Nobody choses to do things against our interest. In today's episode, we're talking about decisions we face on a daily basis.
In today's episode, we're looking at ways to see unconscious decisions as they occur and potentially choose a better way that may benefit us in the future.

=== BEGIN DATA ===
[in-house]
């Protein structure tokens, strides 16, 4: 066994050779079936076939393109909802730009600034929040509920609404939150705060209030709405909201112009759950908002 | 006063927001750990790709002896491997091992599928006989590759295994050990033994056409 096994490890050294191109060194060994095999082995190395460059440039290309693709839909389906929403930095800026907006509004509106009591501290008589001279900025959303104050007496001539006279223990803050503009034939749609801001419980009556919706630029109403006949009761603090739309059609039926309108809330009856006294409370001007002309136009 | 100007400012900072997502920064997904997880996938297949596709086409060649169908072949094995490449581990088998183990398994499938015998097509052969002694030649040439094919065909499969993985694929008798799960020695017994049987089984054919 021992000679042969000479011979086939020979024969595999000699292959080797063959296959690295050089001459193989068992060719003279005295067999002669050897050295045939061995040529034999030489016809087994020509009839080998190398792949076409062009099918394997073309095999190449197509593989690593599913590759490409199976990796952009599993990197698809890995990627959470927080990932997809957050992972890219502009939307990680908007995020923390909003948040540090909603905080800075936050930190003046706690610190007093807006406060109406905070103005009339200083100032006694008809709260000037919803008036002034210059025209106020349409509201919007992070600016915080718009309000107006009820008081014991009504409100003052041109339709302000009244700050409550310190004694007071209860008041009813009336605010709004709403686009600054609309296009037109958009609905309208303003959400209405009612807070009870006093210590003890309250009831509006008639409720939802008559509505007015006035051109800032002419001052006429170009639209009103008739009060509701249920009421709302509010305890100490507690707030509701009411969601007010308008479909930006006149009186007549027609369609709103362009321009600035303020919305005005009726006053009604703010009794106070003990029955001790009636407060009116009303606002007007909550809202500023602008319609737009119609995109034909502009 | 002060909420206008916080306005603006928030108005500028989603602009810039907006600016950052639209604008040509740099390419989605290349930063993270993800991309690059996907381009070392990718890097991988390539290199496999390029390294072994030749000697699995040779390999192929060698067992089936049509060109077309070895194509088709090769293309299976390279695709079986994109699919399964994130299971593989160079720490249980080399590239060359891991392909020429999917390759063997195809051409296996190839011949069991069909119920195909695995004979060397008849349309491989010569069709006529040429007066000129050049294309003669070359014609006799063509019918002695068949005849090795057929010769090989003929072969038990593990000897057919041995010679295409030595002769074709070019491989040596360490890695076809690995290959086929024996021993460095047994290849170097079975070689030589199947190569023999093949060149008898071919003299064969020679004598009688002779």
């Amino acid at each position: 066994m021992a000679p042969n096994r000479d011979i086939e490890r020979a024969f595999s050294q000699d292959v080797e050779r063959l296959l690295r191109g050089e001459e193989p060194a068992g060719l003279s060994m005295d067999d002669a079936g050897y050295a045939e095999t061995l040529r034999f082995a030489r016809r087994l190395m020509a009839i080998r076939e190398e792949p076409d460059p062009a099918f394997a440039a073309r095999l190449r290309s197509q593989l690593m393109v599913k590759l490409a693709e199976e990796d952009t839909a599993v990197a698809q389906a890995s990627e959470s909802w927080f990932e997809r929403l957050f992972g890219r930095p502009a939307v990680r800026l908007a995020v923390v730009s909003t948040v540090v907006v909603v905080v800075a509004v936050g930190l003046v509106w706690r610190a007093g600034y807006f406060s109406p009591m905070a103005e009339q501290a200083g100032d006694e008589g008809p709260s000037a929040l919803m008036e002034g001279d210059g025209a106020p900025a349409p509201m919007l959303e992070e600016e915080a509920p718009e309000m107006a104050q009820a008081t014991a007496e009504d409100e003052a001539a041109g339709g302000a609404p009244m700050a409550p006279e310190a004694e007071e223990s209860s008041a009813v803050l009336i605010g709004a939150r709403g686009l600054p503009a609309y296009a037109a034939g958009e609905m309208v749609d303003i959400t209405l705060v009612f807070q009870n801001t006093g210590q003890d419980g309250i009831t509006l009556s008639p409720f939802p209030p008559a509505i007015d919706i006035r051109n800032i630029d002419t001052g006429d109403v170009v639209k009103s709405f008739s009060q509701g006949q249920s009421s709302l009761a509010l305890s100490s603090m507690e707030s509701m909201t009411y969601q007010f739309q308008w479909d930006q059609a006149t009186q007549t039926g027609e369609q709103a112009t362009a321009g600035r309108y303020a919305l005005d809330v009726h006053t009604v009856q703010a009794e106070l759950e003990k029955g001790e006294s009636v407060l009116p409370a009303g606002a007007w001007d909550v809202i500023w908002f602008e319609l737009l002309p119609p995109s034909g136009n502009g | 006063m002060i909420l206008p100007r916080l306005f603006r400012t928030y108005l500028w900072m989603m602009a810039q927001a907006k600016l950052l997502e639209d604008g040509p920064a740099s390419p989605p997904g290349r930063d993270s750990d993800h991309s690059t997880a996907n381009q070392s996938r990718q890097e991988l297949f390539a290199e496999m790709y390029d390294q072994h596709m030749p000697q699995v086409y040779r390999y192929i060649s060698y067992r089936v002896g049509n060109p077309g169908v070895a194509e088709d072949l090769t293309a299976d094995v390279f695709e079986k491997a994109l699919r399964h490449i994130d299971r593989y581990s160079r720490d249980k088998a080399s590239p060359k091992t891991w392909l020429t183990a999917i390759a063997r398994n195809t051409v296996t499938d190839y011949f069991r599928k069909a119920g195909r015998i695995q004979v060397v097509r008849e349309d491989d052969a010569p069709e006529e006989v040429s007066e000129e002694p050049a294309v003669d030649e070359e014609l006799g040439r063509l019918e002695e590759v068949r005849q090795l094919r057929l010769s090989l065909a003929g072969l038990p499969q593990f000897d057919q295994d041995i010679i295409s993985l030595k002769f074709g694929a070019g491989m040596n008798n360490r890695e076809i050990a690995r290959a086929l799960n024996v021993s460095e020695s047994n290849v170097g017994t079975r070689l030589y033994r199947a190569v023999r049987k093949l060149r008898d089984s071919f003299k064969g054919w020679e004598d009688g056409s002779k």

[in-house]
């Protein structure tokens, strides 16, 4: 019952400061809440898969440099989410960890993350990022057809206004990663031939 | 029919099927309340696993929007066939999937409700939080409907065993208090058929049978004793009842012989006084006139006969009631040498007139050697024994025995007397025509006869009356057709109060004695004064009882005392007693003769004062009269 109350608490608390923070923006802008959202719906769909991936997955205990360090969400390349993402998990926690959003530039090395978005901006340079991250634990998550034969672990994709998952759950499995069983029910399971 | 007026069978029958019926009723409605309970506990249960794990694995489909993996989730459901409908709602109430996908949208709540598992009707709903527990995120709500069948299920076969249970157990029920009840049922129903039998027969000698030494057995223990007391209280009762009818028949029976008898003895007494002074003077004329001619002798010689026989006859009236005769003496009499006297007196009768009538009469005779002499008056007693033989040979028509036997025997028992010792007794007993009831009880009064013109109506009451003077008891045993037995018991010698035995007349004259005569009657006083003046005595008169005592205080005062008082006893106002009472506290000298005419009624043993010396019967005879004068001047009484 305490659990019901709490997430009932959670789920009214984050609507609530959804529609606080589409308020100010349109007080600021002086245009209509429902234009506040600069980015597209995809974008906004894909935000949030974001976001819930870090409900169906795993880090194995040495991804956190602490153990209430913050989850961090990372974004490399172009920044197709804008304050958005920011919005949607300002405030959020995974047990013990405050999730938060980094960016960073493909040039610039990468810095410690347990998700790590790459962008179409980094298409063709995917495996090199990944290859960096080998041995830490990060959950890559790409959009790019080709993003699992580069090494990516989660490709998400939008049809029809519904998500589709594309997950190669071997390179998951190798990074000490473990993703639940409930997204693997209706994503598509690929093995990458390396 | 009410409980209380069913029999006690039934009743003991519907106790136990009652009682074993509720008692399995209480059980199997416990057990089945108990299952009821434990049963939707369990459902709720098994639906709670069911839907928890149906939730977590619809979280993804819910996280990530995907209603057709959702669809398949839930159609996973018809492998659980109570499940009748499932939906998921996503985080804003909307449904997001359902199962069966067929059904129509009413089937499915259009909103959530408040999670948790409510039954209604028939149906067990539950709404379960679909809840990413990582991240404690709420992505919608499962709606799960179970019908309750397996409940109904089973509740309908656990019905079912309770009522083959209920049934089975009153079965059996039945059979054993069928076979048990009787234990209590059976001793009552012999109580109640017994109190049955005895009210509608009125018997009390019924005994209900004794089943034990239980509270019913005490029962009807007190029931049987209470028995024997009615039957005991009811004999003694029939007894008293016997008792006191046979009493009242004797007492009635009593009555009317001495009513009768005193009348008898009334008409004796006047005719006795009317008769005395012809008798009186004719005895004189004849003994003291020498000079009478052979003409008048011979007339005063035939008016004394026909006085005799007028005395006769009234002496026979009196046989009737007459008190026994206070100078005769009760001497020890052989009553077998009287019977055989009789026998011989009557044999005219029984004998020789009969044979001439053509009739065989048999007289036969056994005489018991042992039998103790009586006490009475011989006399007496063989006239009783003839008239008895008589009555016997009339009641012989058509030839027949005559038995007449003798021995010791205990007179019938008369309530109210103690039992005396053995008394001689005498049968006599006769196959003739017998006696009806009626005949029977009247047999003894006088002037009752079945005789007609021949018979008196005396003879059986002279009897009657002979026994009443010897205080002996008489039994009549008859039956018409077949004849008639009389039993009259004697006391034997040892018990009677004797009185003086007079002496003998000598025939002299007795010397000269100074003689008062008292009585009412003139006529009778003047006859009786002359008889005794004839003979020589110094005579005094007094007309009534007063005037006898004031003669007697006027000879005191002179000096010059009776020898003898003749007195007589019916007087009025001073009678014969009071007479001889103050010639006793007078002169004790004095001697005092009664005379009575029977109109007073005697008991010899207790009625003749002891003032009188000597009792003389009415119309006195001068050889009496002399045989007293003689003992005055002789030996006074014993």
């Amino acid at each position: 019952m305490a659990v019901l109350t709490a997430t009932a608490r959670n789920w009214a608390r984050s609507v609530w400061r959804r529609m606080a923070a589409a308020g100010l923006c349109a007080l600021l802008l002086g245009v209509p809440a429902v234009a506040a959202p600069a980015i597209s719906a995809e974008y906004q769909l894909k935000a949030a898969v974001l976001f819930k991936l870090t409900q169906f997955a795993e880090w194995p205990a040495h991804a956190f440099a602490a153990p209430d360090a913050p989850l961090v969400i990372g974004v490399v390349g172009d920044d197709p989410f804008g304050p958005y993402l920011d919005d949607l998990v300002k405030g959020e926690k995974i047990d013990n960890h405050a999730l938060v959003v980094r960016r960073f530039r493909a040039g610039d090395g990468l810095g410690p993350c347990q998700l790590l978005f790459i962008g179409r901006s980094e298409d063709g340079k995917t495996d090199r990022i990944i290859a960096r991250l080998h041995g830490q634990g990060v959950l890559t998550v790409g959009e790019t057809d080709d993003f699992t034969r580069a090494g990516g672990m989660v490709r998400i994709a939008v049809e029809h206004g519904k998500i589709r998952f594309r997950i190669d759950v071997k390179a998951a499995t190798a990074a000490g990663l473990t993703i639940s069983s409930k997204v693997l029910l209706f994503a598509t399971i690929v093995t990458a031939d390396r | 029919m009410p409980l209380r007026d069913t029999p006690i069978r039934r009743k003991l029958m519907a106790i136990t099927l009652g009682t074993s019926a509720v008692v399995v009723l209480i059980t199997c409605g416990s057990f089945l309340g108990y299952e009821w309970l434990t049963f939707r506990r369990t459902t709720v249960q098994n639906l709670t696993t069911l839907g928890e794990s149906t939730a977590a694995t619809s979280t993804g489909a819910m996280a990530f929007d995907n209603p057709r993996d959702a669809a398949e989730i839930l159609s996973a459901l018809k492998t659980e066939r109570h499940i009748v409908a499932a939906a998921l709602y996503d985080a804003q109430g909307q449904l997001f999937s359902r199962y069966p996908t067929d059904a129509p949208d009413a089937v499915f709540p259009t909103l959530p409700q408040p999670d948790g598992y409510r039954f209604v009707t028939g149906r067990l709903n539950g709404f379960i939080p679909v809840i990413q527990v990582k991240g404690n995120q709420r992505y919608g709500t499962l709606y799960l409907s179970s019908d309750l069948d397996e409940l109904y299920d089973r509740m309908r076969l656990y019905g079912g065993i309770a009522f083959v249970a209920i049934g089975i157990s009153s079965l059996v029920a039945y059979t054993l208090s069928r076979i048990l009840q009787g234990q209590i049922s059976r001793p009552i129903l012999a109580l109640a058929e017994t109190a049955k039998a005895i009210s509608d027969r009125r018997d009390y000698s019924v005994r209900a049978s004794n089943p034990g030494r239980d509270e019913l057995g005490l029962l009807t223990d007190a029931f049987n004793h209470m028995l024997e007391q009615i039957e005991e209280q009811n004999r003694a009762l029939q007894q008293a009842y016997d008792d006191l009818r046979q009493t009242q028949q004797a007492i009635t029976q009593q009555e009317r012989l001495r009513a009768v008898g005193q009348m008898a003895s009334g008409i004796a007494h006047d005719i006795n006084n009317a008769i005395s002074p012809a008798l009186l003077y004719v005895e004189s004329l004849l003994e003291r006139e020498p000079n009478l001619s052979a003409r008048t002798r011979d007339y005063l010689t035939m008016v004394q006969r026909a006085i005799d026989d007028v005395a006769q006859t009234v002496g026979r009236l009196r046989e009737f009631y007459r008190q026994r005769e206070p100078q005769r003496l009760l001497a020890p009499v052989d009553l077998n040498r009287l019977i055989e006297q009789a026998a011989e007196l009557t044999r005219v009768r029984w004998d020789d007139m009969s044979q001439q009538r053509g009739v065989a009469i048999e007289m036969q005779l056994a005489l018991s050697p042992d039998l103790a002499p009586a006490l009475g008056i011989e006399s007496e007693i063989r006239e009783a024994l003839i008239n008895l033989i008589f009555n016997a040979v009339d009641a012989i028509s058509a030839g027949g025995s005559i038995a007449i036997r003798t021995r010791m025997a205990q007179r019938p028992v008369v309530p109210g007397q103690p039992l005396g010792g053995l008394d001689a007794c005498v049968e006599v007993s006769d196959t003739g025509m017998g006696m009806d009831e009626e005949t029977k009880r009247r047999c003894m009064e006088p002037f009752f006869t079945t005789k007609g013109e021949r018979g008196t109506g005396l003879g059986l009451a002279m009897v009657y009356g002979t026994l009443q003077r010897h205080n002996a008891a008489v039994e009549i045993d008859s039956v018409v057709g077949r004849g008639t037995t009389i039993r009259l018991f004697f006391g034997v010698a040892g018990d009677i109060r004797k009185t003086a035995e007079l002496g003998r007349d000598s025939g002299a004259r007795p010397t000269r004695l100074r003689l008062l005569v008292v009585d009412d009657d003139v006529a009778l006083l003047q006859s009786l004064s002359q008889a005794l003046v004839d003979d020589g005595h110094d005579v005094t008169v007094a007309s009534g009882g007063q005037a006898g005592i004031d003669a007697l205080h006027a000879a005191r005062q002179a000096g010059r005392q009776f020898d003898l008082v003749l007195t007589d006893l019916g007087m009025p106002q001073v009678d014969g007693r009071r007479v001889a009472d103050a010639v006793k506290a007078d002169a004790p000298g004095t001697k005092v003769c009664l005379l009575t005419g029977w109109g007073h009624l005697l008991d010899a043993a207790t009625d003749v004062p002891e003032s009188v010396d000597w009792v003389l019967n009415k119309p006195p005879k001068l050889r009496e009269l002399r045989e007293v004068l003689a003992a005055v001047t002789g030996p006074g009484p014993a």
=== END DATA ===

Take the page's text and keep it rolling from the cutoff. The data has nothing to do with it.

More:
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No one consciously chooses something that is against their better interests. Now this isn't always true and of course we choose to do things on a regular basis that are against our interests but given two actions, the one that is better for us both in the short term and the long term should rationally outweigh the one that is worse for us both in the short term and the long term. The problem is that the decisions that we face on a daily basis are not that cleanly cut. For example we have a decision that may be better for us in the short term and bad for us in the long term and then the opposite decision. It shouldn't surprise you in that particular scenario that we are more likely to choose the thing that is better for us in the short term. But we operate under the assumption or maybe the illusion that we are making conscious decisions all the time. In today's episode we're going to look at a way that we can start to see our unconscious decisions as they are occurring and perhaps choose a better way. My name is Jonathan Cutrell and you're listening to Developer Tea. This show exists to help driven developers find clarity, perspective and purpose in their careers. If you're a driven developer then hopefully you realize that your career is not just about your coding ability, it's not about your speed as a developer, it's not even about how good of a design I you have, a product sense intuition for what customers have and certainly all of those things contribute to your career. But one of the most critical factors that you can develop as a software developer is self-awareness. And this is a fuzzy term that we don't talk about in explicit concrete detail very often. But you can think of self-awareness as the ability to observe and identify behaviors that you participate in. And this is really a philosophical discussion as much as it is a career development discussion. Because to some degree all of us have some level of self-awareness and arguably to some degree no one has full self-awareness. It would be prohibitively expensive on our minds to be fully self-aware. To prove this you can imagine that in order to function all of your bodily functions you would have to be conscious of all of those functions. Instead, a lot of your unconscious processes, the things that you don't necessarily choose to do, they just kind of happen. Your heart beats, your eyes blink, you have a sleep cycle, you don't choose these things. These are things that your body or your mind, perhaps your unconscious behaviors, are choosing for you. And again, there's not a single bucket that you can put these things into. We try to make a single description of these behaviors as unconscious behaviors or involuntary reactions to our situation, to the world around us, to our bodies. But the truth is everything that we're talking about here is complex. And it's not in discrete buckets. We can, for example, consciously choose to blink our eyes. And so to what degree is our consciousness controlling, our blinking, well it kind of depends, right? Similarly, we can't choose to beat our heart per each beat. But we can choose to do things that affect our heart rate, like exercise. Now while all of this should be relatively obvious once you hear it, there are some things that we do that are less obvious, that are somewhat automatic. And that's what we're talking about in today's episode. These are things that we could perhaps perceive as controllable behaviors, things that are typically done consciously. But the motivation or perhaps the assumed reason that you've given yourself for doing these things isn't conscious. It's something that is bubbled up from a different place. We're going to talk about some of these behaviors and ways that you might kind of reverse engineer them so that you can behave in a more conscious way right after we talk about today's sponsor. When you first start building an application, you probably use the easiest thing available to store your assets. Maybe it's just like an S3 bucket. But eventually you find out that you probably need a better solution for your asset storage. And most specifically, you need a better solution for dealing with images. And that's what today's sponsor is going to help you with. ImageKit allows you to optimize the images on your website or your app to improve the performance, the page load time, and SEO. It offers real-time image optimizations and transformations with a global content delivery network, making image management and optimization super simple. And it allows you to deliver great user experience and better SEO. It integrates with pretty much any platform. For example, if you started on S3, you can integrate with S3. You can also integrate with Maginto, WordPress, Shopify, pretty much anything else as well. You get features like automatic format selection, compression, resizing, smart cropping, etc. You can use the coupon code Developer Tea. That's all one word Developer Teato get $100 in credits. And the plans start at $0. Absolutely free to get started. Go and check it out. Head over to imagekit.io and use the code Developer Teato get $100 in credits. That's imagekit.io. Thanks again to ImageKit for sponsoring today's episode. Have you ever found yourself in a conflict? Be a verbal argument with a family member, coworker or friend? And you're halfway through the argument and you kind of wonder how you even got there. You try to look back at what the original problem was and unfortunately you can't even identify it. The argument has kind of fed itself and is continuing to feed itself. And you even feel like you're kind of playing a role that since you started out being upset or frustrated that you have to continue being upset or frustrated. This is a strange trick that our brain plays on us when we're in conflict and really in any kind of scenario where we feel the need to react to something. For example, in the middle of that argument, you may stop and think, well, I'd really like to just stop being mad right now. So what is it that keeps us from choosing to let something go in that moment and decide that whatever we're fighting about is actually not worth fighting about that. It's kind of silly. A lot of the time, at least in this particular kind of scenario, we have competing outcomes that we're trying to run calculations on, simple calculations. Like if I do decide to no longer be angry, then perhaps I'll feel embarrassed. Another reason you may not want to drop your anger all of a sudden is that we want to act in ways that are continuous as humans. We want to agree with ourselves. So when we say that we're going to do something, we find it dissonant to not do that thing. But even more difficult, if we have told another person or we've declared it in some public atmosphere that we were going to do something and then we don't follow through. There's a lot of dissonance for this because somewhere in our development and our evolution as humans, we realize that we needed to be able to cooperate with each other. And arguably one of the things that we need to be able to cooperate well with each other is dependability. When someone says they're going to do something, they actually follow through and do it. And the people who are most dependable are likely the ones who are most socially accepted and therefore likely to succeed. Of course this is all theoretical, but we can imagine that this would be very important, that it would be very important to be cooperative. But the interesting thing is when we're in the middle of a fight, we aren't thinking that we need to follow through in order to be cooperative. This is an unconscious decision, a decision that has been kind of embedded into our brains, whether through evolution or through personal experience or some other way that we can't really put our finger on. We choose to do things that we're not consciously aware of why we're choosing to do that thing. Even when we ask ourselves why we're doing that thing, often the answers that we give are actually answering a different question. We sidestep the real question of why, what are the trade-offs, what are the things that we've calculated in order to make this decision. And instead we answer with a different answer, like for example explaining our feelings. So what can we do about these unconscious decisions that we make, that we have conscious reasoning for, but that reasoning is either incomplete or flawed altogether? Well, one thing that we can do is try to find a behavior that we can identify. Only one that is relatively easy to identify. You can do this with behaviors and you can do it with feelings. And when we say feelings in this particular case we're talking about bodily sensations, the things that you would describe as your actual feelings. But if you could find a behavior that you always turn to in a given scenario, and specifically in a scenario where you're behaving in a way that you wish you wouldn't. Maybe that's being passive-aggressive, for example, or having a verbal conflict with a coworker, or maybe it's procrastination. There's a whole list of behaviors that perhaps you participate in that you'd like to adjust. You'd like to figure out how to kind of decode those so you can get rid of them and replace them with better behaviors. Well, one thing you can do, especially if these behaviors are the result of some unconscious decisions, very few times do we sit down and say, yes, I think I'm going to procrastinate. Because when we choose to procrastinate, this is a different thing. This is resting, it's something that we actually actively participate in. So if these are behaviors like procrastination that you've arrived at by some difficult to determine path, then perhaps the best way to understand this is not to find the beginning of the path, but to walk backwards on the path once you've arrived at that place. So what are the feelings that you have right before you are participating in that behavior? What are some of the things that you do, the words that you say maybe? For me, for example, some of my kind of flagged behaviors that I, that's what I call these, are retreat. When I feel like I need to stop offering my opinions, another flagged behavior that I have is when I start writing really long messages, this seems to be a common pattern for me. When I feel like I need to express something to resolve some kind of conflict, I feel like it's the best way to resolve that conflict and very rarely is that the case. So it's important that you start to identify these flagged behaviors for yourself so you can begin to bring those unconscious moments where you're reacting to your unconscious thoughts or your unconscious motivations and bring those, bubble those up to the surface, trying to observe your behaviors to uncover that the unconscious thing is happening. By no means is this easy and very often I fail at identifying these behaviors until well into the behavior and sometimes well after the behavior has occurred. It's very difficult to continuously remain self-aware. So I'd encourage you to take your time with this. Don't expect this to change overnight. Habits are something that are built slowly and often they take a while to replace. Thank you so much for listening to today's episode. Thank you again to ImageKit for sponsoring today's episode. You can start with $100 worth of credit, managing your images with things like automatic format, tracing, and compression, and optimization, head over to ImageKit.io to get started today. Use the code Developer Tea checkout. Thanks so much for listening to today's episode. Developer Tea is a part of the spec network. If you want other fantastic content designed for developers and designers who are looking to level up in their careers, head over to spec.fm to get started today. Today's producer was Sarah Jackson. I'm Jonathan Cutrell and until next time, enjoy your tea.